Alert after N periods
In order to avoid false alarms, it would be great to have a per-check variable to define how many failed pings to wait before alerting.
We already do 2 double checks before notifying, which is enough to eliminate any false positive. If you want to ignore real but small downtimes, you should increase the check period.
Scott Wheeler commented
Just jumping in as a company that's currently evaluating updown, and is switching away from Pingdom. We have on-server monitoring systems that try to restart things when there's a problem. Our preferred behavior is getting email alerts on single failures, but waiting 3 minutes (i.e. three checks) before getting SMSes. Basically, we treat text alerts as "Stop what you're doing, or wake up and fix this..." vs. the lower priority notifications being something that lets us keep an eye on general app health. A drop down next to the different notification types with a threshold for each notification is something we'd consider useful.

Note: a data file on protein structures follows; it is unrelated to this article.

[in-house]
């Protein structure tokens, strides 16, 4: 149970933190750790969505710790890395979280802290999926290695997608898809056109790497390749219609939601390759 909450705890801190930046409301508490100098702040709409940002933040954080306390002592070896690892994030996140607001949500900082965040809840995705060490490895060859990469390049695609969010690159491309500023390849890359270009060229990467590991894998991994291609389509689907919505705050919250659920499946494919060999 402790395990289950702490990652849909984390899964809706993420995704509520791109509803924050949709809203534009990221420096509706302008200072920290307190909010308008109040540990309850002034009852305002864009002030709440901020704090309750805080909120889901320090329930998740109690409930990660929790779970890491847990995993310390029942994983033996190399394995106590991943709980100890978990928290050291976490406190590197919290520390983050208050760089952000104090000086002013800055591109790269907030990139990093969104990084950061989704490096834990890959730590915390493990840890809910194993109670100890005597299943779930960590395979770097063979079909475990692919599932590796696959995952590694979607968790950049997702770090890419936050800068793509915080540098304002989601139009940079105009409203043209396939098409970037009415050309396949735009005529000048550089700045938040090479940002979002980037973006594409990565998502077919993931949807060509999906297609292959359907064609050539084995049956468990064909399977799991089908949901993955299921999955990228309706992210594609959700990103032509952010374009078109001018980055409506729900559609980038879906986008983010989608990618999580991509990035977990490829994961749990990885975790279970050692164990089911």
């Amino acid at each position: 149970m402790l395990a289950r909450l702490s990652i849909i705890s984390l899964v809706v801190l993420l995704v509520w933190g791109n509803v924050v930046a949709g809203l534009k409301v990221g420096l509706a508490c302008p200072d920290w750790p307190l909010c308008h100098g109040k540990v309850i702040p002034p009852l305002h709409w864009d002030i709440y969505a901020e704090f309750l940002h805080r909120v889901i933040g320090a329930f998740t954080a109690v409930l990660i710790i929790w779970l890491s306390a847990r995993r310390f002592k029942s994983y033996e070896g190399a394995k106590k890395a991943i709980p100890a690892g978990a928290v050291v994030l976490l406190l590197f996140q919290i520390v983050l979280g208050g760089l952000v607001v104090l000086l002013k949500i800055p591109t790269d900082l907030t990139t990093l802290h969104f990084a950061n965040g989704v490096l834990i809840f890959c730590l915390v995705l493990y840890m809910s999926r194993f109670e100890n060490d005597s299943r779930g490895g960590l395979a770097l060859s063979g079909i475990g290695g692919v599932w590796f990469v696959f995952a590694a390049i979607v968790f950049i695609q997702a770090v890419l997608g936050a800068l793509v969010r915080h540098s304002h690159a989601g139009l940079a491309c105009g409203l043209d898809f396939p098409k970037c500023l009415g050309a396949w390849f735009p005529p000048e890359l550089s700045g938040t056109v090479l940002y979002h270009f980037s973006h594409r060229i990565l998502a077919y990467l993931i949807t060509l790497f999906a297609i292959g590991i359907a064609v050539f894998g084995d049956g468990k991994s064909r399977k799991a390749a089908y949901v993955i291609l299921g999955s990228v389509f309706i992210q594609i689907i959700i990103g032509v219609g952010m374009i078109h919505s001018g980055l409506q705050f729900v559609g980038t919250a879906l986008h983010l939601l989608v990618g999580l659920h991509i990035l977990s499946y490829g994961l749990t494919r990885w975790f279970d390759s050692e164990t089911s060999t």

You're totally right! that's why our double checks are not at the same time. When your check frequency is 30s, after a first down check, the two double checks will be performed at t+15s (from another server) and t+30s (from any server). This way you're sure to have a downtime confirmed from at least two locations and lasting at least 30s. That's why I said that if you want to be more tolerant to small downtime (say 2 min) you have to set a check frequency of at least 2min. And that will also save you a lot of money ;)
We think that's our job to provide the fastest and most accurate monitoring and that's why don't allow you to tweak the settings but instead give you the best setup so you don't have to worry about this.
Miguel Medina commented
Thanks Adrien for your quick answer. In my experience, a double-check with another location is not the same than waiting for a second or third failed check. The best example I find is a timeout due to temporary slow performance. Sometimes apps fail to answer a ping because there's a usage peak at the exact moment of the check. Depending on the SLA, that could be perfectly fine as long as it gets ok after 2 minutes.